The British who invented some of the modern games as shown in their Olympic prologue had once arguably lost their flair, but within the last decade or so have come back, through sheer determination and inspiration, to be brilliant.How do they do it? In the midst of a strict sporting regime which is meant for a harvest of ‘gold’, there are some out-of-the-box inspirational stories. Within the first two days or so the ‘golds’ were going but the hosts had none. Then quite unexpectedly Heather Stanning and Helen Glover won the coxless pairs with a stunning performance that sparked a mass outpour of celebration and relief across the country.

The magic is that Glover was not a competing rower until eighteen months ago but a National Lottery-funded Sporting Giants talent identification programme brought her into the limelight and produced Olympic ‘gold’.The inspiration does not stop there. The 10,000 meter ‘gold’ winner Somalian-born Mo Farah ended up last at the Beijing Olympics four years ago. That did not deter the system. They saw the inborn talent and put Farah through the mill.

He even moved to the United States for his training with Galen Rupp and produced a 53-second last lap to take the ‘gold’.
Galen Rupp has run so many miles with training partner Mo Farah that it’s only natural for him to follow his good friend’s lead. This time, Farah led Rupp straight to an Olympic medal. Rupp was the surprise silver medalist in the 10,000-meter race, staying close to Farah the entire race. The British runner crossed the finish line first, a look of awe sweeping across his face.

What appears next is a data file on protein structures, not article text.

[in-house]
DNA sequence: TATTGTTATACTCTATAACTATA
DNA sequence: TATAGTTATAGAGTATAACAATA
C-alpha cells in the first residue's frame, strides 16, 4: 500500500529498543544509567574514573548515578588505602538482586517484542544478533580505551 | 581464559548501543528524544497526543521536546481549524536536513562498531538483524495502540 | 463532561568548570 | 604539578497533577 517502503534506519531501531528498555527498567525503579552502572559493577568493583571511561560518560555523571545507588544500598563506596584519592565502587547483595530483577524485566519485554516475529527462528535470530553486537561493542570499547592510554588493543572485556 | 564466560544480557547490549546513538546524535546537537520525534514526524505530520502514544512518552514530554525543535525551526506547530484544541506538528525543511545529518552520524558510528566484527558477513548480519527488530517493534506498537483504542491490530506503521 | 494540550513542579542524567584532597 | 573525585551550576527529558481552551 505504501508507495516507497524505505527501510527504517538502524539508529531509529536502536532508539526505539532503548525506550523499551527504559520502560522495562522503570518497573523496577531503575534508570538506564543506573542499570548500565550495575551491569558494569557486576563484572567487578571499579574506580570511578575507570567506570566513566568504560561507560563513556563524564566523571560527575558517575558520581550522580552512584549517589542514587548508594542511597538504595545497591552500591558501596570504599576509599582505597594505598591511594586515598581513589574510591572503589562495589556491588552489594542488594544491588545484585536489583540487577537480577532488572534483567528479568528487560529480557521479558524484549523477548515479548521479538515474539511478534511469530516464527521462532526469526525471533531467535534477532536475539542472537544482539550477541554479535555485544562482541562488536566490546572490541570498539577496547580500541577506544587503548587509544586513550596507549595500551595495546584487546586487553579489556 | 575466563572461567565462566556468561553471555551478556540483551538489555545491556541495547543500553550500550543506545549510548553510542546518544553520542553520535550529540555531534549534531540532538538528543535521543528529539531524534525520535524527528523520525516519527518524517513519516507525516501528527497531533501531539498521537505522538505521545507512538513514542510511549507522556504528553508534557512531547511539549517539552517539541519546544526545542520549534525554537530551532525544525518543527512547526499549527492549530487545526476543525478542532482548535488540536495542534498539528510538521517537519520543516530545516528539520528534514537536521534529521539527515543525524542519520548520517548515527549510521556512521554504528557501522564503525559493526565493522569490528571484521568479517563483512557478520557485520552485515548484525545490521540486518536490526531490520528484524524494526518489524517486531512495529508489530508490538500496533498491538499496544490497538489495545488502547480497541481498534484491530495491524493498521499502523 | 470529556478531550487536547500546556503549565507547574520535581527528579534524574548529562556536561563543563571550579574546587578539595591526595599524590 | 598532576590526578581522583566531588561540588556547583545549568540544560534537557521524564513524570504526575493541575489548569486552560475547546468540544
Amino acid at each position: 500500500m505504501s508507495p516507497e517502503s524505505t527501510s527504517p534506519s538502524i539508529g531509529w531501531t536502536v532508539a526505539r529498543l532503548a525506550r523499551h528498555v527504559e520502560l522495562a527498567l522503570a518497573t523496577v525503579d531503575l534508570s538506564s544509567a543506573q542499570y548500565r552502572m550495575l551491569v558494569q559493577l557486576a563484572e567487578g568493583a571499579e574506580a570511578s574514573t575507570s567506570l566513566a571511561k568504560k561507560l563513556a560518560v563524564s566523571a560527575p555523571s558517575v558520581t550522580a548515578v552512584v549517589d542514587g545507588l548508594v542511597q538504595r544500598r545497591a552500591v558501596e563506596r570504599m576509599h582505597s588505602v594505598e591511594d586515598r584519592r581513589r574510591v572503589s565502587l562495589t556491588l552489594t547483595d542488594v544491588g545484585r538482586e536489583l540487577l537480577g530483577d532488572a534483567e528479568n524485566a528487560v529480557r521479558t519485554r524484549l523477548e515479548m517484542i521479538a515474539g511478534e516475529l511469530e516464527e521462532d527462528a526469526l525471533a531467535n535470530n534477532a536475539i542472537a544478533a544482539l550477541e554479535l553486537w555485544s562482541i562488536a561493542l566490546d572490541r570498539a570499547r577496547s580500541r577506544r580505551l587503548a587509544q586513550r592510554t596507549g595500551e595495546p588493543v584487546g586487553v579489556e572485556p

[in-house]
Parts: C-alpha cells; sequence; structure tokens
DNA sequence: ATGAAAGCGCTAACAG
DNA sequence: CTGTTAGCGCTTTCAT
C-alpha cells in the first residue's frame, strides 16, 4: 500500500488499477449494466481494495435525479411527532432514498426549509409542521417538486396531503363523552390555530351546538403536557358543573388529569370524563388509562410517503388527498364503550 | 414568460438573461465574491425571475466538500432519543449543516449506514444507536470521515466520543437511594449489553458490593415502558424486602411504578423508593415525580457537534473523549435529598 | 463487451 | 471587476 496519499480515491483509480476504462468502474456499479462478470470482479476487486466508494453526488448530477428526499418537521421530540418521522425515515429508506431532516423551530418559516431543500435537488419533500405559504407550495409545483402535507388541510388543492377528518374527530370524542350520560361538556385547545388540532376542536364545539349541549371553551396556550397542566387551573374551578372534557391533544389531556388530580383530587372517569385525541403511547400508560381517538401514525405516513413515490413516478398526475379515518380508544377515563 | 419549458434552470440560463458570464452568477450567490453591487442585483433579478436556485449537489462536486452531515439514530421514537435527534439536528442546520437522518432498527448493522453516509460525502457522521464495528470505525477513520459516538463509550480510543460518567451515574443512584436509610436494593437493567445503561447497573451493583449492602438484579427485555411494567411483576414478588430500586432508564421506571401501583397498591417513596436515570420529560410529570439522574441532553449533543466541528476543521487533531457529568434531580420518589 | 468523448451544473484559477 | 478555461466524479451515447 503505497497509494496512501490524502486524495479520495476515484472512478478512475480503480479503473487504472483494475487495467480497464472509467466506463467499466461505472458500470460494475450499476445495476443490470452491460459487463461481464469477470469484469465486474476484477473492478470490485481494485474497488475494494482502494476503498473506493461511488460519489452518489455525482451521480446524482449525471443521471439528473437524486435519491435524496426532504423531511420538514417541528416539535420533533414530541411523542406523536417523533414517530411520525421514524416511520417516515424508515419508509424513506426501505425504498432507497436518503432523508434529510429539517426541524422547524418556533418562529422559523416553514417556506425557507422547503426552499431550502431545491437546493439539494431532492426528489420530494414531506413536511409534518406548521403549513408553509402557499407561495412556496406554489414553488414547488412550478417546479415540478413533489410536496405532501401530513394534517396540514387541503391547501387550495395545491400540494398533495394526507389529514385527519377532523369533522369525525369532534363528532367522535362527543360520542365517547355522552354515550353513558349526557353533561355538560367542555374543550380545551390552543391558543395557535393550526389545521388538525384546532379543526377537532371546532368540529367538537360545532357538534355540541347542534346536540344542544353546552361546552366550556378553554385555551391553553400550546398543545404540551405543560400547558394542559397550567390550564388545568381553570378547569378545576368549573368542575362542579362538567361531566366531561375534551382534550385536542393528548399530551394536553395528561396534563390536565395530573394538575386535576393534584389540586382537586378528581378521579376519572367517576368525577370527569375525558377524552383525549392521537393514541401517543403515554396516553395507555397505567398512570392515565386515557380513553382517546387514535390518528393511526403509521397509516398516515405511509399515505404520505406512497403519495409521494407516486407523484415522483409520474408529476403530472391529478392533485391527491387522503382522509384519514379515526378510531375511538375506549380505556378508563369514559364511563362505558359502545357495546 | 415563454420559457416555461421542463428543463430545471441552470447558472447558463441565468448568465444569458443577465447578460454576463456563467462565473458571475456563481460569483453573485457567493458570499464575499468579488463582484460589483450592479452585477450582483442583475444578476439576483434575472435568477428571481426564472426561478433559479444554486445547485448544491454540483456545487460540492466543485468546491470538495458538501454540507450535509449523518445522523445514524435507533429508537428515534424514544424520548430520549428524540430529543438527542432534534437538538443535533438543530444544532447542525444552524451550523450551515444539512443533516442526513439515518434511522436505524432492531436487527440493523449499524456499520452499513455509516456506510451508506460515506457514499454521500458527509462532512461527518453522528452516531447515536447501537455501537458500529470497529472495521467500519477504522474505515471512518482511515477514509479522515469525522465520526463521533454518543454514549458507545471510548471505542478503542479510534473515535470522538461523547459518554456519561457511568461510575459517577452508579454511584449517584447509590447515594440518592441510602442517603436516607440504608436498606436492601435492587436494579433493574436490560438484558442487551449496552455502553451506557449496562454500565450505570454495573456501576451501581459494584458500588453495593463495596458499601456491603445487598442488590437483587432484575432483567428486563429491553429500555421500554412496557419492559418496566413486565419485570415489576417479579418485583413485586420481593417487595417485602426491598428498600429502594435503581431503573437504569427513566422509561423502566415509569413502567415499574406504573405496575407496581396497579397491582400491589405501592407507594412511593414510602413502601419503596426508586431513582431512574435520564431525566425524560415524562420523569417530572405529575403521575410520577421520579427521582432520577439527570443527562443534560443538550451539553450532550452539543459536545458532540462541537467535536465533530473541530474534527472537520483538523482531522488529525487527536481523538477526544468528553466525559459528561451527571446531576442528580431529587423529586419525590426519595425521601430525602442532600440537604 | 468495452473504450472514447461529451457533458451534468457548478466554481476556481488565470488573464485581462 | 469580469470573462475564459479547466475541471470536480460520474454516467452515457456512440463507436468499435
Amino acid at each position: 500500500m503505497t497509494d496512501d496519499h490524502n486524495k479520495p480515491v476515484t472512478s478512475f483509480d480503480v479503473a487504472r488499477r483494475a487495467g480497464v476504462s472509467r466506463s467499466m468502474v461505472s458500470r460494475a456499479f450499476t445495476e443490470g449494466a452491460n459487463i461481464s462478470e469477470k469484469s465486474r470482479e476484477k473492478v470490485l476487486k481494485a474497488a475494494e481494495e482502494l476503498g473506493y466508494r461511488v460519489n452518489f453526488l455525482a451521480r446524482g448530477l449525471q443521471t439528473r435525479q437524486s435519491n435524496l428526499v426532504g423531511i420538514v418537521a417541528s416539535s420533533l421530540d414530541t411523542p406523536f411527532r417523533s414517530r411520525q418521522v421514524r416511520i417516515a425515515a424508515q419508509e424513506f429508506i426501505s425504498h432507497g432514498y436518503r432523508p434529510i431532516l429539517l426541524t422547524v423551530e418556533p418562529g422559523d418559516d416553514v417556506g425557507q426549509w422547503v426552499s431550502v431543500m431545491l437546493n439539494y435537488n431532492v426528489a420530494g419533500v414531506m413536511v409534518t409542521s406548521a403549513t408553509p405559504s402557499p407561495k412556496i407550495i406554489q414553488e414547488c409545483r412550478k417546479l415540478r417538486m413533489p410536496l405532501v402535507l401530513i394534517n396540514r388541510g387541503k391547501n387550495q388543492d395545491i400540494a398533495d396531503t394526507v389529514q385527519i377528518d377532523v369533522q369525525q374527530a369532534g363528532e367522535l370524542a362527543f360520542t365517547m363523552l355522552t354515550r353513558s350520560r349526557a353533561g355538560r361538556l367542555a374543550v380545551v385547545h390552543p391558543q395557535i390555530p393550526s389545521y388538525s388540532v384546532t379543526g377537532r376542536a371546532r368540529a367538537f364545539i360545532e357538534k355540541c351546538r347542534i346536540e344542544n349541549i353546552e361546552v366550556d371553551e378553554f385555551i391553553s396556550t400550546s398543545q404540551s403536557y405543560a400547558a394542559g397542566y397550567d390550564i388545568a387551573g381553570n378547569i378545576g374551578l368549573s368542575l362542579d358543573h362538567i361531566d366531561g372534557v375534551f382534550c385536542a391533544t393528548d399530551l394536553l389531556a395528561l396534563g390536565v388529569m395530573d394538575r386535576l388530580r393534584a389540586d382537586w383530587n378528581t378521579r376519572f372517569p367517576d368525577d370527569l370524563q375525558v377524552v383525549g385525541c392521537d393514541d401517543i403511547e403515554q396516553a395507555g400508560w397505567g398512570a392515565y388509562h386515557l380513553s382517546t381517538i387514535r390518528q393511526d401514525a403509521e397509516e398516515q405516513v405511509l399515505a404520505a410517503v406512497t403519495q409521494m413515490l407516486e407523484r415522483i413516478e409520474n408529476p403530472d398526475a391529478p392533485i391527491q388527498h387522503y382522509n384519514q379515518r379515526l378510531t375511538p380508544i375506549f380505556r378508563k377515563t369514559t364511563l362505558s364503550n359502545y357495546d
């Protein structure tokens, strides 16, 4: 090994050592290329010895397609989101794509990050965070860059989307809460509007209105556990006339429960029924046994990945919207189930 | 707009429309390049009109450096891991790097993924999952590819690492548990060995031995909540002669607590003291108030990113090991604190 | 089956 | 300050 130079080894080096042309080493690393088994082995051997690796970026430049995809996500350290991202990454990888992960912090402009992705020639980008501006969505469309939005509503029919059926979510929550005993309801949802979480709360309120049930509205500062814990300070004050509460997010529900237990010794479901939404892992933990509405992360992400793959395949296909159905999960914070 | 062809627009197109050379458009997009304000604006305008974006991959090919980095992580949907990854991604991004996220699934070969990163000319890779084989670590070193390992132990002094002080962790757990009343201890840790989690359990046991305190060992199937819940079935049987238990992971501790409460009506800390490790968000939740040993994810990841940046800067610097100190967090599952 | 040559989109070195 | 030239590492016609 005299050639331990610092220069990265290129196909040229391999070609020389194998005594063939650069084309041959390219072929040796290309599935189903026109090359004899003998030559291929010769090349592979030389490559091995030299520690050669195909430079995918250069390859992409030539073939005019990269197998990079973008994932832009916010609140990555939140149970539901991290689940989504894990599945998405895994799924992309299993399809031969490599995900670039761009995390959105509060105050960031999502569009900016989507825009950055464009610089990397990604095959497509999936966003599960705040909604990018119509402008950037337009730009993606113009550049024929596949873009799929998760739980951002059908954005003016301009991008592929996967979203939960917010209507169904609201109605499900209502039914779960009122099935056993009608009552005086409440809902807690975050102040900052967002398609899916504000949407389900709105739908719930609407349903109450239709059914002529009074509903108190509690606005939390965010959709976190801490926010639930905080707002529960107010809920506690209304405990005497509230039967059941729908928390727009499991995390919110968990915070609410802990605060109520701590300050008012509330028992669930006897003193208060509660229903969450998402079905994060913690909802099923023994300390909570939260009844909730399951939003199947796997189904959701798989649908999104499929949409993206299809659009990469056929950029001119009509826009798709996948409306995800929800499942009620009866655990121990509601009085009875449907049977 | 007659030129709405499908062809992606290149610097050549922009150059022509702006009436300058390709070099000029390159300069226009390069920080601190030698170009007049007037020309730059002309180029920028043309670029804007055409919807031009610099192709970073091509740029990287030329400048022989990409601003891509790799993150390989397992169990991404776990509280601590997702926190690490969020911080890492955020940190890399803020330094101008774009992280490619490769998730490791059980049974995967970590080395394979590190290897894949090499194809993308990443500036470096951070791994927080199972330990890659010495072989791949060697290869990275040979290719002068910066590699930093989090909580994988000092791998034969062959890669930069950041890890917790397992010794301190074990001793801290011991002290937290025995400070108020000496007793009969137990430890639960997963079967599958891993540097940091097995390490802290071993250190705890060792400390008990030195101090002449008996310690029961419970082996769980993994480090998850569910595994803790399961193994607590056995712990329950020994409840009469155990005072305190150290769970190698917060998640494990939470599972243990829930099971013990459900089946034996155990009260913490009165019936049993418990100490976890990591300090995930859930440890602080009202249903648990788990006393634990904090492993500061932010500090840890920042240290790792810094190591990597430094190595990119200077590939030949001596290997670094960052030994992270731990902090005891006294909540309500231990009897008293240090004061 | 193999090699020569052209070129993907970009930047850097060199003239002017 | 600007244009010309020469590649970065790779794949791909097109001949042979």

In Beijing, Great Britain got a total medal count of 47 — the second highest it has ever achieved, with only the 1908 Games resulting in more medals. Now they have definitely overhauled that mark.
That is the narration about the inspiration of a nation.

Moving back home I keep wondering why Sri Lanka even bothers to take part in events of this magnitude. Events for which we are not geared or prepared to compete in earnest. Events that we take part in just to make up the numbers in the final count. Events that we take part in so that the organisers could say at the end of the day, “Living with the spirit of the Olympics there were 12000 athletes representing 204 countries at the 2012 London Olympic Games.”